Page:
Tag Archives: aging parents

Writing 101 day 4

Day 4 we are assigned to write about a loss. Our musings can or cannot be part of a trilogy of posts based upon our chosing. I decided to roll with the idea of three connected posts, so come back tomorrow and Monday for the next installments. I’ve also made the choice of writing a work of fiction this time to give me more liberties.

The Greatest Loss (working title until something else replaces it)

“Time is of the essence!” declares Charlie as he slowing moves across the crowded restaurant using his hated walker.

It was nice to be able to get around without falling over, but honestly, did his grandkids really need to put those neon yellow tennis balls on the front legs of the thing? He was steady enough to pick it up each time he moved forward. Most of the time anyway.

“Mom, mom, mom,” chanted his six-year-old great-granddaughter. She didn’t really want anything other than being the center of attention. Hopping around like a kangaroo on crack, she banged into the back of at least three people on the way to their table. One lady dropped pasta down the front of a previously lovely white sweater when her lunch was disrupted by the girl.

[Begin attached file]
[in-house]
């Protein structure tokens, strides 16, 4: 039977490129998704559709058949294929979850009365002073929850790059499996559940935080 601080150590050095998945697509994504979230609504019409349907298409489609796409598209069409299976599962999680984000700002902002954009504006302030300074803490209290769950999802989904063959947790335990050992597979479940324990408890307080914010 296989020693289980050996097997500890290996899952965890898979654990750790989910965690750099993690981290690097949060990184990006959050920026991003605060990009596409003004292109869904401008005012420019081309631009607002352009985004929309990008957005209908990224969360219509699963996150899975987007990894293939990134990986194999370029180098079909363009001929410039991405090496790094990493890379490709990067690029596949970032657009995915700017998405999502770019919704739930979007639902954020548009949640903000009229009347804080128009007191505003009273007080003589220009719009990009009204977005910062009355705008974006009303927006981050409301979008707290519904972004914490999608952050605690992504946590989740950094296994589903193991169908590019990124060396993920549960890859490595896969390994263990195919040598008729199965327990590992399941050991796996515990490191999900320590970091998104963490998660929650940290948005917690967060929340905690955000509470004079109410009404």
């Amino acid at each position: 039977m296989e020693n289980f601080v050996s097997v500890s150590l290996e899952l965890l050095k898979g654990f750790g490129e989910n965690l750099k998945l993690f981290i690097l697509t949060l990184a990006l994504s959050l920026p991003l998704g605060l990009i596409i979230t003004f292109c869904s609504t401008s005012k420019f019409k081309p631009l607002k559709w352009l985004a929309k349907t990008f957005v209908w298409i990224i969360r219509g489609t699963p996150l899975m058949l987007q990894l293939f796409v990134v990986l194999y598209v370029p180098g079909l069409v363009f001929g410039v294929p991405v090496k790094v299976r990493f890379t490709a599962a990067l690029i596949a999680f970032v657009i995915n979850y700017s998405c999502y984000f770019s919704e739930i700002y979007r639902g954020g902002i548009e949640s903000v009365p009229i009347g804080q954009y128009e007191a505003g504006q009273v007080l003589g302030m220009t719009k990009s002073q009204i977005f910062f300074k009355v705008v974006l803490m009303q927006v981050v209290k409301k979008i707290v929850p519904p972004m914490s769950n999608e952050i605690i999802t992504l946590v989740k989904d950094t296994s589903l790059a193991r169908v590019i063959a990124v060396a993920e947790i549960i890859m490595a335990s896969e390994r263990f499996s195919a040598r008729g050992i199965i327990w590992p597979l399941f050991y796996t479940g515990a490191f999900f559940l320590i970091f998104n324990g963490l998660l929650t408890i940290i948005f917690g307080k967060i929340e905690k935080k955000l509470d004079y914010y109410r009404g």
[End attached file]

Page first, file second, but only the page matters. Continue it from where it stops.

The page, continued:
“Katie, come back here,” hissed Charlie’s newly divorced daughter Amanda. “Dad, we’ll just meet you at the table, don’t hurry.”

Amanda may have told him not to hurry, but Charlie heard the impatience in her voice. She was irritated with her granddaughter and her father. He tried to step it up a bit, but his hip was really sore from a fall the night before. Of course he didn’t say anything about it to Amanda, she’d be one step closer to moving him to a nursing home and herself in his house.

Finally arriving at the table, he thumped down in the chair with an audible sigh of relief for having made the journey from the car safely. Gone were the days when he could hop out of the car without even thinking about it, jog to the stairs and take them two at a time. Sitting quietly collecting himself while the women in his life chatter over their lunch choices, he wondered how he slipped unnoticed from a vibrant young man to the old codger he’d become.

End part 1 – hope to see you tomorrow 🙂

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Filed under aging, elder care, family, Writer & Book Reviewer, writing101